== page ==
“By all means I will be married if you wish it. But on these conditions: everything must be as it has been hitherto—that is, she must live in Moscow while I live in the country, and I will come and see her … give me a wife who, like the moon, won’t appear in my sky every day.”
The question of distance something he reflected a lot upon. In 1889 he wrote that one has to be “absolutely indifferent”, for only the indifferent is able to see things clearly, to be fair and to work. This conviction is based on the philosophy of Marc Aurel which was a major guideline in Chekhov’s life. In this regard Autka was part of a Chekhovian characteristic: the keeping of a controllable distance.
A symbol of paradise?
Soon Chekhov got sick of Yalta and felt uprooted from Moscow and its cultural life. Working in his garden was a kind of distraction from loneliness and the boredom of the province.
His beloved Melikhovo by this time was ruined: His sister Masha described the new owner of Melikhovo as an unscrupulous merchant forwood who would not shrink back from cutting down the linden-alley. So by laying out the garden Chekhov also prepared his home to become a new Melikhovo for his family.
From December 1902 Chekhov worked on his last play, “the Cherry Orchard”, feeling depressed by loneliness and by a marriage crisis, while Olga felt guilty of a miscarriage and unaccepted by Masha. In the play “The Cherry Orchard” some of these facts reappear: A family of landholders must sell their property, containing a precious cherry orchard. The ruthless buyer wants to subdivide the estate and to uproot the trees. The family is reluctant to sell the estate because the garden symbolizes a happy past that they do not want to lose. For the mother of the family the garden also holds the memory of her deceased child. As she blames herself for his death she feels bound to keep the garden alive and with it the memory of her son.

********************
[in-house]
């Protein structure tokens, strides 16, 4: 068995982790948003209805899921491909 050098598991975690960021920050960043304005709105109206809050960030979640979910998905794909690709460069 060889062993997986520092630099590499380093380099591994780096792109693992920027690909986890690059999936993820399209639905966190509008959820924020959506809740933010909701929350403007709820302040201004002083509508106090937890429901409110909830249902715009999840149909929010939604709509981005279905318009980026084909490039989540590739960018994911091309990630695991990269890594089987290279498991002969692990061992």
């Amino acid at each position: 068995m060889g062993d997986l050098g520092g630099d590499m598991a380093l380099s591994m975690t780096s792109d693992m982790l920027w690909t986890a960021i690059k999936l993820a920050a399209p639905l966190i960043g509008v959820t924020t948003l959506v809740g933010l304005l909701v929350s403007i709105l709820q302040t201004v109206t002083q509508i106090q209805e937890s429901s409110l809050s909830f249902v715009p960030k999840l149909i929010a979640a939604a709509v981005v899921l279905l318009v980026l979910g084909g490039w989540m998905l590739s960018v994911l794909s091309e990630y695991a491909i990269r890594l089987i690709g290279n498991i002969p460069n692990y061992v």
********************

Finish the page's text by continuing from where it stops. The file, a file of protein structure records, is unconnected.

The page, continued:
Apparently the story was influenced by Chekhov’s own experiences. Surely, the destruction of the alley at Melikhovo played a role, as well as his desire for the past and maybe even the loss of the child he and Olga had strongly desired.
The Russian philologist Olga Spachil has explained the origins of Chekhov’s play “The Cherry Orchard” from the southern Russian and Ukraine folklore: A cherry orchard – planted with cherry and other fruit-trees – symbolized the chasteness of a young woman and her security in her parent’s home. It also symbolized the desire for, and the meeting with, her bridegroom. For married women the cherry orchard symbolized the past. A belief originating from pre-Christian times is that the birds sitting in the fruit-trees hold the souls of the dead or bring news from home. In the 19th century, according to Spachil, it was quite widespread in southern Russia to bury unchristened children in the cherry orchard.
This complex mythologem passes on the paradise-motive as a place of desire and of the afterworld in significant aspects, that can be found in the garden of Autka:
- a high number of fruit trees that according to historic pictures seem to have formed a little cherry orchard in the southern part of his garden.
- a small stream flowed through Chekhov’s garden as in the traditionally imagined paradise garden
- the funeral motive can be found in reality in the tartar graveyard close to Chekhov’s ground and imaginary in the memory of the unborn child
- In the Ukrainian folklore an old man tries to lure a young woman with his wonderful cherry orchard. Several of Chekhov’s letters to Olga seem to refer to this traditional motive.